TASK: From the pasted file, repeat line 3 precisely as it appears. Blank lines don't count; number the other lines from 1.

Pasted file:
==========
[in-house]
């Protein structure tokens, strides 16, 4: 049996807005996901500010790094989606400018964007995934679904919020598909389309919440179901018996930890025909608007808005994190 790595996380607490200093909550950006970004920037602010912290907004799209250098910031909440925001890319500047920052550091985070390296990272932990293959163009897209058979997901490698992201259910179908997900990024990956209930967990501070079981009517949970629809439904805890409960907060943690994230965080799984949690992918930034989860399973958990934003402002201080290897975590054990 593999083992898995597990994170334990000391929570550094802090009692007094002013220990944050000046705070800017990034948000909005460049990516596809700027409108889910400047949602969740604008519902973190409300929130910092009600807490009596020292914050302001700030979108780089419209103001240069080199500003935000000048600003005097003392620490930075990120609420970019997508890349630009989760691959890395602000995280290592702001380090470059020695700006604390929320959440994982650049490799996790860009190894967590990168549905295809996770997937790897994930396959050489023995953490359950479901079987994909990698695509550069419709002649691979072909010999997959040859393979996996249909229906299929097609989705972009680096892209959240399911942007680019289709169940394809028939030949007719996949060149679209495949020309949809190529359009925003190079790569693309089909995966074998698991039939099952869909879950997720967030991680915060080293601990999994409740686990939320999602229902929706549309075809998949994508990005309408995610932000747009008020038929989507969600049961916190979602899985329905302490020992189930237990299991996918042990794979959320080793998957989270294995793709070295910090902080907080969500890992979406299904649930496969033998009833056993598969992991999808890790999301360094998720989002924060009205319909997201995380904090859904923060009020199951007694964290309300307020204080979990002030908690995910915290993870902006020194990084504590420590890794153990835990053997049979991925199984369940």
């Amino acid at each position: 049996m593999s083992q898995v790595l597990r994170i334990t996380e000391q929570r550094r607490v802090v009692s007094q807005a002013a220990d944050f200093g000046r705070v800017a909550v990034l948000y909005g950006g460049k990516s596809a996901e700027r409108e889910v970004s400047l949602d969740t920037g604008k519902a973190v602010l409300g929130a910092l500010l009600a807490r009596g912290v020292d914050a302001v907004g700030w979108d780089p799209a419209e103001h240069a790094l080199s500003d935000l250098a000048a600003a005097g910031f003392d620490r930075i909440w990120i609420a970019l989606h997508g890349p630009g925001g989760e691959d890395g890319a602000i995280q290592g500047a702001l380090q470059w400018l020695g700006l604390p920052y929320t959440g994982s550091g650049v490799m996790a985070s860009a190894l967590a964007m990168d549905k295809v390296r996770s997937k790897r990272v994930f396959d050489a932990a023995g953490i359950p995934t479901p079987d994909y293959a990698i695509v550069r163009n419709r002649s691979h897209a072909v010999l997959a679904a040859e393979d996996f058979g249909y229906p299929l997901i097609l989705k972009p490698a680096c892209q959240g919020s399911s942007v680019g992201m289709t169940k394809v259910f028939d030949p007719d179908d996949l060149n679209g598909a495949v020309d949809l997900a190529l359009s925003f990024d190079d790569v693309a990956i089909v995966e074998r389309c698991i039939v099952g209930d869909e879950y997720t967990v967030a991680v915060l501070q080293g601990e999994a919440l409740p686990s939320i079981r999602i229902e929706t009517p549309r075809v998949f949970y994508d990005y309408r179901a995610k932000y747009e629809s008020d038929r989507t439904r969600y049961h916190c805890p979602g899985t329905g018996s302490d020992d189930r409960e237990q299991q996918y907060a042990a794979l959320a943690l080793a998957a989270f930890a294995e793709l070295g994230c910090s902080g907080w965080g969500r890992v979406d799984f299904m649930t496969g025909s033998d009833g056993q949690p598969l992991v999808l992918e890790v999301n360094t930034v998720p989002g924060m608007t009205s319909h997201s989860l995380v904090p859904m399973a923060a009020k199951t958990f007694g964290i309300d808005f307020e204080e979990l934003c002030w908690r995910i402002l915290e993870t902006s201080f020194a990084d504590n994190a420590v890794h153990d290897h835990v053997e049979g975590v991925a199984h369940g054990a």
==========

């Amino acid at each position: 049996m593999s083992q898995v790595l597990r994170i334990t996380e000391q929570r550094r607490v802090v009692s007094q807005a002013a220990d944050f200093g000046r705070v800017a909550v990034l948000y909005g950006g460049k990516s596809a996901e700027r409108e889910v970004s400047l949602d969740t920037g604008k519902a973190v602010l409300g929130a910092l500010l009600a807490r009596g912290v020292d914050a302001v907004g700030w979108d780089p799209a419209e103001h240069a790094l080199s500003d935000l250098a000048a600003a005097g910031f003392d620490r930075i909440w990120i609420a970019l989606h997508g890349p630009g925001g989760e691959d890395g890319a602000i995280q290592g500047a702001l380090q470059w400018l020695g700006l604390p920052y929320t959440g994982s550091g650049v490799m996790a985070s860009a190894l967590a964007m990168d549905k295809v390296r996770s997937k790897r990272v994930f396959d050489a932990a023995g953490i359950p995934t479901p079987d994909y293959a990698i695509v550069r163009n419709r002649s691979h897209a072909v010999l997959a679904a040859e393979d996996f058979g249909y229906p299929l997901i097609l989705k972009p490698a680096c892209q959240g919020s399911s942007v680019g992201m289709t169940k394809v259910f028939d030949p007719d179908d996949l060149n679209g598909a495949v020309d949809l997900a190529l359009s925003f990024d190079d790569v693309a990956i089909v995966e074998r389309c698991i039939v099952g209930d869909e879950y997720t967990v967030a991680v915060l501070q080293g601990e999994a919440l409740p686990s939320i079981r999602i229902e929706t009517p549309r075809v998949f949970y994508d990005y309408r179901a995610k932000y747009e629809s008020d038929r989507t439904r969600y049961h916190c805890p979602g899985t329905g018996s302490d020992d189930r409960e237990q299991q996918y907060a042990a794979l959320a943690l080793a998957a989270f930890a294995e793709l070295g994230c910090s902080g907080w965080g969500r890992v979406d799984f299904m649930t496969g025909s033998d009833g056993q949690p598969l992991v999808l992918e890790v999301n360094t930034v998720p989002g924060m608007t009205s319909h997201s989860l995380v904090p859904m399973a923060a009020k199951t958990f007694g964290i309300d808005f307020e204080e979990l934003c002030w908690r995910i402002l915290e993870t902006s201080f020194a990084d504590n994190a420590v890794h153990d290897h835990v053997e049979g975590v991925a199984h369940g054990a």